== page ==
In Helsinki, Finish officials put more pressure on him, he was set the task of swimming 500m against Finland’s five fastest sprinters, each of whom swam just 100m. Even though the virtual relay squad had the benefit of diving starts for each 100m leg, he won the race by 11 seconds. After that tour, the Helms Athletic Foundation of America awarded Beaurepaire its trophy as Australia’s sportsman of the year.

It seemed that he would sweep all before him at the 1912 Olympics in Stockholm, but unfortunately he became a victim of swimming officialdom when he lost his amateur status in 1911. His status had first been queried when, on his return from his triumphant 1910 tour, the Victorian parliament made him a grant of £250 in recognition of his ‘publicity value to Victoria’. The argument was not pursued officially, but in 1912 Beaurepaire took another risk when he accepted a £3 a week job on the physical culture staff of the Victorian Education Department. The NSWASA refused to allow its swimmers to compete against him, on the grounds that he had infringed his amateur status. He was disqualified from one race in Brighton, Victoria, even as he lined up on the starting blocks. Eventually the case went to the International Swimming Federation, which suspended Beaurepaire from competitive swimming, effectively ruling him out of contention for the 1912 Olympics.

Although reinstated in 1920, he could not swim at the 1916 Berlin Games because they were cancelled due to the Great War. After being rejected by the AIF as medically unfit, he served with the YMCA during the War as a field officer in Egypt and France, where he was badly gassed.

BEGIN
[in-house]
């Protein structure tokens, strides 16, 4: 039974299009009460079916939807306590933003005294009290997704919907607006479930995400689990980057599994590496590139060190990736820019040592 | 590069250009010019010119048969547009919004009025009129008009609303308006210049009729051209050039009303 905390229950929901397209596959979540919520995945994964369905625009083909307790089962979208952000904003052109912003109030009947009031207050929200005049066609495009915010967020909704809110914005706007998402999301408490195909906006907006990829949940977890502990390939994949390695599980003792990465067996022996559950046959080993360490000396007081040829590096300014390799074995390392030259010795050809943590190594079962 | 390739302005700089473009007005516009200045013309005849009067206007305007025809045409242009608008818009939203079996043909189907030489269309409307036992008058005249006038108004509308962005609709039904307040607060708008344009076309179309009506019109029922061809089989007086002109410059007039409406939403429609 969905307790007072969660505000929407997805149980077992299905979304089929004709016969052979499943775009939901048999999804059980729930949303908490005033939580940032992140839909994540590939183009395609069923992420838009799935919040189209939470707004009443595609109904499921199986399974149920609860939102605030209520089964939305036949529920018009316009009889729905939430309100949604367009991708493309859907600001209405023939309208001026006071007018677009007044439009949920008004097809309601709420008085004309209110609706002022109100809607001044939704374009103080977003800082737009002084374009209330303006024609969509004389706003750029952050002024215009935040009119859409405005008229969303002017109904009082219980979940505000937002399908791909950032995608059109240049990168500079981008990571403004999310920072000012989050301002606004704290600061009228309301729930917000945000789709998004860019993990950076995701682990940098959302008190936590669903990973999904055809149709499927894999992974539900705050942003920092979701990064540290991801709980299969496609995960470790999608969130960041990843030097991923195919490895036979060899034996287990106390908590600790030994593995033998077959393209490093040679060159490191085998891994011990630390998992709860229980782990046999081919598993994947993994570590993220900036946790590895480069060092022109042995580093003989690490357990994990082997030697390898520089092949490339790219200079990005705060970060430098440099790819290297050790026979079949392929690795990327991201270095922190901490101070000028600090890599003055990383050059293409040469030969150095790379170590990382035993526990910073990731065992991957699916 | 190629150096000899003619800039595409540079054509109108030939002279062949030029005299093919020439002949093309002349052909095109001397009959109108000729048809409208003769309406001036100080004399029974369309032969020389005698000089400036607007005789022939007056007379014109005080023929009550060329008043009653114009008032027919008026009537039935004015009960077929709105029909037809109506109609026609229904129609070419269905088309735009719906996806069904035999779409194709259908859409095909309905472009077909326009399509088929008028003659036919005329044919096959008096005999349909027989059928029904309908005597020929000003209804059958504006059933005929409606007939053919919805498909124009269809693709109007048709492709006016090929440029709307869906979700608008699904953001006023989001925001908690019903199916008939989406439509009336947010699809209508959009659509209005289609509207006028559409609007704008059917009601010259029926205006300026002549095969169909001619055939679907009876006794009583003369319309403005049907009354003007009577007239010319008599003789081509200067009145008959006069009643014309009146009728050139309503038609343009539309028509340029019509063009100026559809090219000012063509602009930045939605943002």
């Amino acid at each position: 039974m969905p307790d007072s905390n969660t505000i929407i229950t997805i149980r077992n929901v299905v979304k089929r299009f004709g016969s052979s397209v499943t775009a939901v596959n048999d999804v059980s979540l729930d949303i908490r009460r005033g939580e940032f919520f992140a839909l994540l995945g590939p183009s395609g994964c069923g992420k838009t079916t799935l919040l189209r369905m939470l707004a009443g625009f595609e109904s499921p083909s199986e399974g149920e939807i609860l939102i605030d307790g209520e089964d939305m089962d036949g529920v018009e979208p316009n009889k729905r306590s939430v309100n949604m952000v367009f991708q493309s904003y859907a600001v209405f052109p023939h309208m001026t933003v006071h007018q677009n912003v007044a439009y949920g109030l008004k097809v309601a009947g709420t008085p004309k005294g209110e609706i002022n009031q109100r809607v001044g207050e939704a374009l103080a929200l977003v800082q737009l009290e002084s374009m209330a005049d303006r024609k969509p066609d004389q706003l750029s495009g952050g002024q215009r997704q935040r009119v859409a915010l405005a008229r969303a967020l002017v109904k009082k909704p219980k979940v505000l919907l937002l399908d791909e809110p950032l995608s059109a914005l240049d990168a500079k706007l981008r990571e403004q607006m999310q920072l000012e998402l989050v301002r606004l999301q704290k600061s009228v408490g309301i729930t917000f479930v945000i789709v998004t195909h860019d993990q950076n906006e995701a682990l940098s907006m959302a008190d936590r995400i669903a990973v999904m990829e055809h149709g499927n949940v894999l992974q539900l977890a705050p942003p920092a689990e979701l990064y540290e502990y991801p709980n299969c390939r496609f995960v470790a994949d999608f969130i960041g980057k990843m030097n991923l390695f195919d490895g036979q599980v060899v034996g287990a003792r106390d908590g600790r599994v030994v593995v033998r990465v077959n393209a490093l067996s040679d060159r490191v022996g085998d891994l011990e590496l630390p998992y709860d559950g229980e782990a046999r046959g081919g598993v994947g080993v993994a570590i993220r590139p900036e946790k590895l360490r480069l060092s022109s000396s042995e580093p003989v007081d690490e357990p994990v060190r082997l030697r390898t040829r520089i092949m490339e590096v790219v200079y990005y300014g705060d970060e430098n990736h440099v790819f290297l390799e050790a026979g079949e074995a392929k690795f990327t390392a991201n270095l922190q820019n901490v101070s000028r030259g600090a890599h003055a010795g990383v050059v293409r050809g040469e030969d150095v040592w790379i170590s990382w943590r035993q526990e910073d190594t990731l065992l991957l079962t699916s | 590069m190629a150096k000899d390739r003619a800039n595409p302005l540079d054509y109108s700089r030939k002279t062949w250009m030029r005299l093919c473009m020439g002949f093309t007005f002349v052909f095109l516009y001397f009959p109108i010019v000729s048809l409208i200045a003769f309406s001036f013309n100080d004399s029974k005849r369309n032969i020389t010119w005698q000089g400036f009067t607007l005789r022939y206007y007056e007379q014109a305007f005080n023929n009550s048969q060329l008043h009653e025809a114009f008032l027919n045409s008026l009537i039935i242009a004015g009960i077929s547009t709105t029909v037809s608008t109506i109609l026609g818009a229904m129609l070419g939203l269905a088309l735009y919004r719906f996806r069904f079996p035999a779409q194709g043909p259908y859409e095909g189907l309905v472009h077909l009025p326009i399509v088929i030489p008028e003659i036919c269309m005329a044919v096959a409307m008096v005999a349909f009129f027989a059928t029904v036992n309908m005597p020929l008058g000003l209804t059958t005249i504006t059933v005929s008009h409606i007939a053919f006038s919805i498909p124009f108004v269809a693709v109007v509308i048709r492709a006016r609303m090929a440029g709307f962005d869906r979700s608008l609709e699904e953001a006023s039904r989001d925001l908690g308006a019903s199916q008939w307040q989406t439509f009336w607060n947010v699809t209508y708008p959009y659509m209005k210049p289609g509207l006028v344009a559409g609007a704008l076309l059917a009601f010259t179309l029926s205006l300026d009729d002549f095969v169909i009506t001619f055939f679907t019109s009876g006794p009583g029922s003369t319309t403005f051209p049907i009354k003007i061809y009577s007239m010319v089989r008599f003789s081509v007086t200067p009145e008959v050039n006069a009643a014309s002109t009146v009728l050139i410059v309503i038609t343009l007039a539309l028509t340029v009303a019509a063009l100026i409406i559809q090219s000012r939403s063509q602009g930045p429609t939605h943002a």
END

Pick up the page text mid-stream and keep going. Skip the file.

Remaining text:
After the war, Beaurepaire made a comeback, and in 1920 at the Antwerp Games won another silver and bronze medal, this time in the 4x200m relay and the 1500m respectively. Beaurepaire had to be dragged from the water after the 1500m due to the freezing water (10ºc). He was kept out of the water for the heat of the 4x200m relay, then resumed his place on the team for the final, but the Australians were well beaten into second place by the Americans. Beaurepaire’s sister, Lily, also won selection in the 1920 swim team as a sprinter. Together they became the first Australian brother and sister to compete at the Olympics.

In February 1922, Beaurepaire swam to the rescue of a young life saver who was attacked by a shark at Coogee Beach. Beaurepaire and another swimmer, Jack Chalmers, went out to help the stricken swimmer, Milton Coughlan, who had been lifted out of the water as the shark attacked. Chalmers actually wrestled Coughlan from the shark’s jaws, and he and Beaurepaire brought the shockingly mauled victim 60m back to land. Coughlan died soon after and Beaurepaire and Chalmers were both awarded the Royal Humane Society’s highest honours. A public fund was opened to reward their bravery, and from it Beaurepaire received £500. Frank put the money toward founding his first Beaurepaires tyre service in Melbourne. His studious enterprise, thoroughness, and persistence, all characteristics of his swimming, got him through the Great Depression.

Beaurepaire continued on and, at the age of 33 at the 1924 Paris Games, won silver in the 4x200m relay to the Americans who won in world record time, with Sweden third. He also took bronze in the 1500m to fellow Australian Boy Charlton who won gold.

Beaurepaire was knighted in 1940, and became Lord Mayor of Melbourne, the guiding genius of the 1956 Olympic Games. Tragically he died only months before the games were held.

In 1967, Beaurepaire was inducted into the International Swimming Hall of Fame, in Fort Lauderdale, USA.